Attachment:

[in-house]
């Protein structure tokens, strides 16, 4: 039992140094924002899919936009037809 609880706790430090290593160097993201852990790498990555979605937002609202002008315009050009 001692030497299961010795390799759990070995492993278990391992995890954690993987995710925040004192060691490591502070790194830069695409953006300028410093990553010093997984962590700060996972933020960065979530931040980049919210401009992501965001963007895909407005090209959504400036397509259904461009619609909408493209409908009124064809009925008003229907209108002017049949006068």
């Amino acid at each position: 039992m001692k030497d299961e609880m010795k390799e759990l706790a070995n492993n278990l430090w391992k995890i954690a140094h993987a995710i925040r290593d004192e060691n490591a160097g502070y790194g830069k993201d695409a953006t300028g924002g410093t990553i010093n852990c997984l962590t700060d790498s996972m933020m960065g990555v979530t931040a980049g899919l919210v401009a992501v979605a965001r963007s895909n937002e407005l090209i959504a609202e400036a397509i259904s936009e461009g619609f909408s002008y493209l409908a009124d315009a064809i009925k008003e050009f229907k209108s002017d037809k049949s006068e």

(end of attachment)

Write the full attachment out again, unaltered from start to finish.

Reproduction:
[in-house]
């Protein structure tokens, strides 16, 4: 039992140094924002899919936009037809 609880706790430090290593160097993201852990790498990555979605937002609202002008315009050009 001692030497299961010795390799759990070995492993278990391992995890954690993987995710925040004192060691490591502070790194830069695409953006300028410093990553010093997984962590700060996972933020960065979530931040980049919210401009992501965001963007895909407005090209959504400036397509259904461009619609909408493209409908009124064809009925008003229907209108002017049949006068």
């Amino acid at each position: 039992m001692k030497d299961e609880m010795k390799e759990l706790a070995n492993n278990l430090w391992k995890i954690a140094h993987a995710i925040r290593d004192e060691n490591a160097g502070y790194g830069k993201d695409a953006t300028g924002g410093t990553i010093n852990c997984l962590t700060d790498s996972m933020m960065g990555v979530t931040a980049g899919l919210v401009a992501v979605a965001r963007s895909n937002e407005l090209i959504a609202e400036a397509i259904s936009e461009g619609f909408s002008y493209l409908a009124d315009a064809i009925k008003e050009f229907k209108s002017d037809k049949s006068e």